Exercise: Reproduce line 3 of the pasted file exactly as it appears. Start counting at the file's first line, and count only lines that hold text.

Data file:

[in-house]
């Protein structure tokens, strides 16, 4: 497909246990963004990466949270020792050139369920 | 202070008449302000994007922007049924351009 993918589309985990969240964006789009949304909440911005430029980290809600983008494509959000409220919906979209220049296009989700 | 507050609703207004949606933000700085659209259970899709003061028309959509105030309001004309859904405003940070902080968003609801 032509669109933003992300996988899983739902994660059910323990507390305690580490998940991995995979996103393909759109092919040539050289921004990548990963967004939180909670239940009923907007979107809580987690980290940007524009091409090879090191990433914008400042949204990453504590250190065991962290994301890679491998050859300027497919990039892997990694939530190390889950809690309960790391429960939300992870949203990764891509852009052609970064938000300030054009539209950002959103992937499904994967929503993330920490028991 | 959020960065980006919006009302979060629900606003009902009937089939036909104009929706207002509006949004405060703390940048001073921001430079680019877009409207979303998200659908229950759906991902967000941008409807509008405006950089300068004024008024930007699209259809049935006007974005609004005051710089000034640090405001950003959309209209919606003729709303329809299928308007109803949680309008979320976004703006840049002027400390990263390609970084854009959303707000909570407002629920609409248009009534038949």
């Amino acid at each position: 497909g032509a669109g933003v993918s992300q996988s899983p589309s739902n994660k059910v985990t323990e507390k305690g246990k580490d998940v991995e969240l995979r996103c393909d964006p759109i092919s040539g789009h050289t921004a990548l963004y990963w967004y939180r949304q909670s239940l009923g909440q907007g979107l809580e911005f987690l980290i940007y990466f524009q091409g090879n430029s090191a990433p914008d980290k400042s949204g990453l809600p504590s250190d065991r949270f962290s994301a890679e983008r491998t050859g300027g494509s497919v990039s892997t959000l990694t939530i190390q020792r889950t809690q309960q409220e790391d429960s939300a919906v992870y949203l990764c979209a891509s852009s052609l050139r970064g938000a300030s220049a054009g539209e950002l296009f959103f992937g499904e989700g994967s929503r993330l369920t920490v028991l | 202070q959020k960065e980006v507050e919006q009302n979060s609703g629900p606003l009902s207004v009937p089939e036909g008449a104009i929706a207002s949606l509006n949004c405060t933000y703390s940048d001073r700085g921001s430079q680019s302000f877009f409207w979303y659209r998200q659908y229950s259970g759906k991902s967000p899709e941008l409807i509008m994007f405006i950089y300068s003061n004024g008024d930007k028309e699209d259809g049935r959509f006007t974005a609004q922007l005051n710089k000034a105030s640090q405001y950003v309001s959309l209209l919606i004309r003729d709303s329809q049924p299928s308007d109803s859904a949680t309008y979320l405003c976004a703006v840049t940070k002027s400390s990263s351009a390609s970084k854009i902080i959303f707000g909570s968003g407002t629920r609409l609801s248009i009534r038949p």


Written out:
């Amino acid at each position: 497909g032509a669109g933003v993918s992300q996988s899983p589309s739902n994660k059910v985990t323990e507390k305690g246990k580490d998940v991995e969240l995979r996103c393909d964006p759109i092919s040539g789009h050289t921004a990548l963004y990963w967004y939180r949304q909670s239940l009923g909440q907007g979107l809580e911005f987690l980290i940007y990466f524009q091409g090879n430029s090191a990433p914008d980290k400042s949204g990453l809600p504590s250190d065991r949270f962290s994301a890679e983008r491998t050859g300027g494509s497919v990039s892997t959000l990694t939530i190390q020792r889950t809690q309960q409220e790391d429960s939300a919906v992870y949203l990764c979209a891509s852009s052609l050139r970064g938000a300030s220049a054009g539209e950002l296009f959103f992937g499904e989700g994967s929503r993330l369920t920490v028991l | 202070q959020k960065e980006v507050e919006q009302n979060s609703g629900p606003l009902s207004v009937p089939e036909g008449a104009i929706a207002s949606l509006n949004c405060t933000y703390s940048d001073r700085g921001s430079q680019s302000f877009f409207w979303y659209r998200q659908y229950s259970g759906k991902s967000p899709e941008l409807i509008m994007f405006i950089y300068s003061n004024g008024d930007k028309e699209d259809g049935r959509f006007t974005a609004q922007l005051n710089k000034a105030s640090q405001y950003v309001s959309l209209l919606i004309r003729d709303s329809q049924p299928s308007d109803s859904a949680t309008y979320l405003c976004a703006v840049t940070k002027s400390s990263s351009a390609s970084k854009i902080i959303f707000g909570s968003g407002t629920r609409l609801s248009i009534r038949p």